Within the first few days of Barbara’s arrival to Rosedale, the oldest son Frank and his wife Ruth visited. I laugh every time I think about that day….and her comment to Frank as their visit came to an end. He’d said something like, “I’ll be down to visit with you agin’…her reply, ‘Next time, bring me some ice cream!’ I have to say rarely did any of the children arrive without some sort of treat for mother. Whether it was tomatoes, plums, grapes…smoked mackerel…
Barbara loved food didn’t she? Avan remebers how much she appreciated Meals on Wheels when she was still at home, so getting accustomed to the Rosedale menu was not going to be a chore for her. The day she arrived she smiled at Avan as she said, ‘Now I’ll be able to get more of your good meals’. I think her remark to the dietitian was large portions with a glass of milk! She sure loved when we had homemade ice cream; her task was ensuring the dasher was suitably cleaned off!
I would be remiss if I didn’t mention the excursions in the van…lunch at DeLong’s, eating KFC at shipyard Landing, the July 1st parade, a BBQ at my house, the Dalhousie Fair, the Ladies trip to Kentville and Coldbrook, Chinese food, the Penny Auction. There were a great number of these outings that ended the same way..with a drive to the farm on the hill, to simply enjoy the view. Believe me, it is indeed spectacular, isn’t it Annette! Barbara said that the fall of the year was her favourite time to just sit for hours…looking out over the landscape….simply watching as the leaves fell from the trees…said she could see all the way to Wentzell’s Lake.
Then there was the Watford School Reunion. She had such a wonderful time…Annette said there was an overwhelming number of comments, all basically the sme; Mrs. Penney was a wonderful teacher! Just the other day while at the hospital Dr. Edmonds overheard someone say they read Barbara’s obituary…for this person it immediately prompted school day memories of being in Mrs. Penney’s primary class. She remembered at the beginning of the school year Mrs. Penney set everyone straight regarding her rules and expectations. One important rule was that every student was to come to school every day with an orange in their luch box. And if they didn’t…she always supplied one!
Barbara Penney had a wonderful zest for Life, she knew what she liked and liked what she knew. She was proud of her children; it was evident in her voice as she spoke of them. She often spoke of the grandchildren as well and loved each and every card and letter she’d ever received.
Last October after recovering from one of her low spells, Barbara smiled brightly and with that twinkle in her bright blue eyes said, ‘I guess the good Lord’s just not ready for the likes of me yet!’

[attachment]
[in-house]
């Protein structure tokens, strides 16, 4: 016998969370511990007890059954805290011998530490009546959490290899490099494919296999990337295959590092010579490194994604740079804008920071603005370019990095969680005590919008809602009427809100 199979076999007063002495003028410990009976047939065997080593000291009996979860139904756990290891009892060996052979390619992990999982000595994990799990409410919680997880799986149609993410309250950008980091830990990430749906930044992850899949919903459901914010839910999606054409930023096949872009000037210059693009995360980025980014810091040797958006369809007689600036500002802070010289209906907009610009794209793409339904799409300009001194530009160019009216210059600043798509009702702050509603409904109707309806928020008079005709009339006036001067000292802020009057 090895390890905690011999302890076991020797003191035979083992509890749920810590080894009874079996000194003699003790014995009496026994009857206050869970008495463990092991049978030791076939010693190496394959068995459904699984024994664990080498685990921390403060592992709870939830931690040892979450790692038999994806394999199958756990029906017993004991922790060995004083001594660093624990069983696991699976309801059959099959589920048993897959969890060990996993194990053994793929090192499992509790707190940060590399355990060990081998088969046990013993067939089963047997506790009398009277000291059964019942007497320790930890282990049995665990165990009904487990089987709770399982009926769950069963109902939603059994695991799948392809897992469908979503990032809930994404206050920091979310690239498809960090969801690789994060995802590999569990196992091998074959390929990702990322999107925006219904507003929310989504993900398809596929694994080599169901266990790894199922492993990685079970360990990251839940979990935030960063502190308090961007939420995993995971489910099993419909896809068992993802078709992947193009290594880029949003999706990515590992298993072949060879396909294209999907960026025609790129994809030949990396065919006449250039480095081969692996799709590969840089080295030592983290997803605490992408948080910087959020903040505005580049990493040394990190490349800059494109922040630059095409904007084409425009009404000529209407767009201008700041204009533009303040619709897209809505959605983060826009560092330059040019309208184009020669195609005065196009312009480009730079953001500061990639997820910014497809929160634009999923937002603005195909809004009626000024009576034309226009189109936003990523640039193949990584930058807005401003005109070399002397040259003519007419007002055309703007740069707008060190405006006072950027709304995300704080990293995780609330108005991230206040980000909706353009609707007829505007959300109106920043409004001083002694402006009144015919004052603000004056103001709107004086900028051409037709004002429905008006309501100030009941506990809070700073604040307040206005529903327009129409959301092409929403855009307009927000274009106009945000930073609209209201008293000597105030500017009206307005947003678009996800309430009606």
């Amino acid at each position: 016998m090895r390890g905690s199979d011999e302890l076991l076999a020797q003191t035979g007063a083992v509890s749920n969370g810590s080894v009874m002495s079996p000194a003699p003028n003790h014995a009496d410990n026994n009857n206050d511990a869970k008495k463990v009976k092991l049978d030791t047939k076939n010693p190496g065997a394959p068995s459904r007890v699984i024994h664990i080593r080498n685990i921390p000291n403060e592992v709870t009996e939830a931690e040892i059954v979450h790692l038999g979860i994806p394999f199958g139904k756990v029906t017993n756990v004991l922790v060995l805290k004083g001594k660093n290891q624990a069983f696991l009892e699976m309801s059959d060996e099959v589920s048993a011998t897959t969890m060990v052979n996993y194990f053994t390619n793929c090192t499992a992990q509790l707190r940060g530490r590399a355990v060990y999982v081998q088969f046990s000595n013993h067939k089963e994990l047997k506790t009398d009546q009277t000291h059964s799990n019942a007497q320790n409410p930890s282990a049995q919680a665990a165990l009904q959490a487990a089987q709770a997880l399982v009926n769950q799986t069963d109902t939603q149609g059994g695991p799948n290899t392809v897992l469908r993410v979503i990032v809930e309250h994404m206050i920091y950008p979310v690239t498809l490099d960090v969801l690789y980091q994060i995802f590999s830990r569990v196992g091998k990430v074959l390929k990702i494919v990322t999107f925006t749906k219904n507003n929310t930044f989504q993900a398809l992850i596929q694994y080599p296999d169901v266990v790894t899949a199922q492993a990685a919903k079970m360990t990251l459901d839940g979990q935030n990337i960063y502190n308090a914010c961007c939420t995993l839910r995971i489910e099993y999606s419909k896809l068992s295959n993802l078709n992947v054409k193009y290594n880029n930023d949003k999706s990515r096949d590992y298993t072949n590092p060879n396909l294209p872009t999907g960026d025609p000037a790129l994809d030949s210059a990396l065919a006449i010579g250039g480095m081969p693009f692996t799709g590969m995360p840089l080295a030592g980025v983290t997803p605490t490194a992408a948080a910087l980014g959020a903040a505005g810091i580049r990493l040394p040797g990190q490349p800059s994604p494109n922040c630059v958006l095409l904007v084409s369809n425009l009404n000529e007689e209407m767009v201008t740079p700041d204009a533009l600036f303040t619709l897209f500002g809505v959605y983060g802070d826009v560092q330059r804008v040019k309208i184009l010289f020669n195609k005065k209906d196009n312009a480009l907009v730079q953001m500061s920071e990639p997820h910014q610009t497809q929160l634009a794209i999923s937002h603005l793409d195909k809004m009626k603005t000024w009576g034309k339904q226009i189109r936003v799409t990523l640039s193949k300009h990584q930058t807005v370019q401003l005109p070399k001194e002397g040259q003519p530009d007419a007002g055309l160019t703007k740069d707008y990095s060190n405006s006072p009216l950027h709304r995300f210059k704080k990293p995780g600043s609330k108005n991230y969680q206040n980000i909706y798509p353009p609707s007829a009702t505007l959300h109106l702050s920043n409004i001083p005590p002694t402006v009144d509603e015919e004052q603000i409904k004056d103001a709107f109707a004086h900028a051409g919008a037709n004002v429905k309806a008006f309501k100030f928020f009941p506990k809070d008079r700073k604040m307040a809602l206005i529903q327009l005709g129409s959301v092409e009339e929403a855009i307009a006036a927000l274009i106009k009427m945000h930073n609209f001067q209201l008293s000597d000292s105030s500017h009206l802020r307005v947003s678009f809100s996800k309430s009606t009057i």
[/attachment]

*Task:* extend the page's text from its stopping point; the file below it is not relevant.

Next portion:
I learned a lot about Babara over the last 10 months…some of which was her love for reading. She had a little book of poetry that she kept close by. She enjoyed reading about the Royal Family…read the Chronicle Herald each morning and of course completed the Friday Lexicon. She joined our club for a few weeks but soon chose to drop out. For her, completing the puzzle so quickly took a lot of the fun and challenge out of it. Of course for us it’s generally a race…get it finished and out in the mailbox all before the mail car arriveds! Our hope is to win someday; Barbara didn’t though, no chance of that because she told me she’d never mailed hers. It was just for fun she said…worked on it with her sister Myrtle via the telephone. Barbara became our ‘go to friend’ which we always utilized before the ‘phone a friend’ option. We only used the Thesaurus and Google as a last resort!
Barbara had a natural talent and love for painting. Rosemary faithfully rotated the paintings ensuring a pleasant change of scenery. it gave Barbara a chance to share the story behind the painting to anyone who took the time to ask.
Thinking back, I can’t help but wonder…how many hours did Barbara actually spend sitting out on the front deck? Remember how she would pull her pant legs up to her knees and just bask in the sun? She truly enjoyed the outdoors. We talked about so many things while sitting outside…making hay, how long to keep a bull before getting a new one, raising turkeys, Women’s Institute, traveling, the United church bell….We heard stories of her trip to Europe with her sister Myrtle…about her Swiss watch. How could anyone go to Switzerland and leave without purchasing an authentic Swiss watch?
Along with everything I learned was the fact that if I had a question all I needed to do was ask Barbara…if she didn’t have the answer, she knew who did!
Well on Junuary 13, just a few short days ago, Babara’s room in heaven was finally made ready; and with her task on earth finished so she made one last journey. she travelled to the Promised Land.
Barbara Helen Penney made her mark, touching so many lives. Each one here today has memories, some the same, some quite different. Some are memories of a sister and friend, some of a mother and grandmother, there are those too who remember her from the classroom. She had an effect on so many young children.
Just as Barbara made her mark in this community, with family, friends and church, she made an impact on all of us at Rosedale and just as you her family remember her, so too shall we.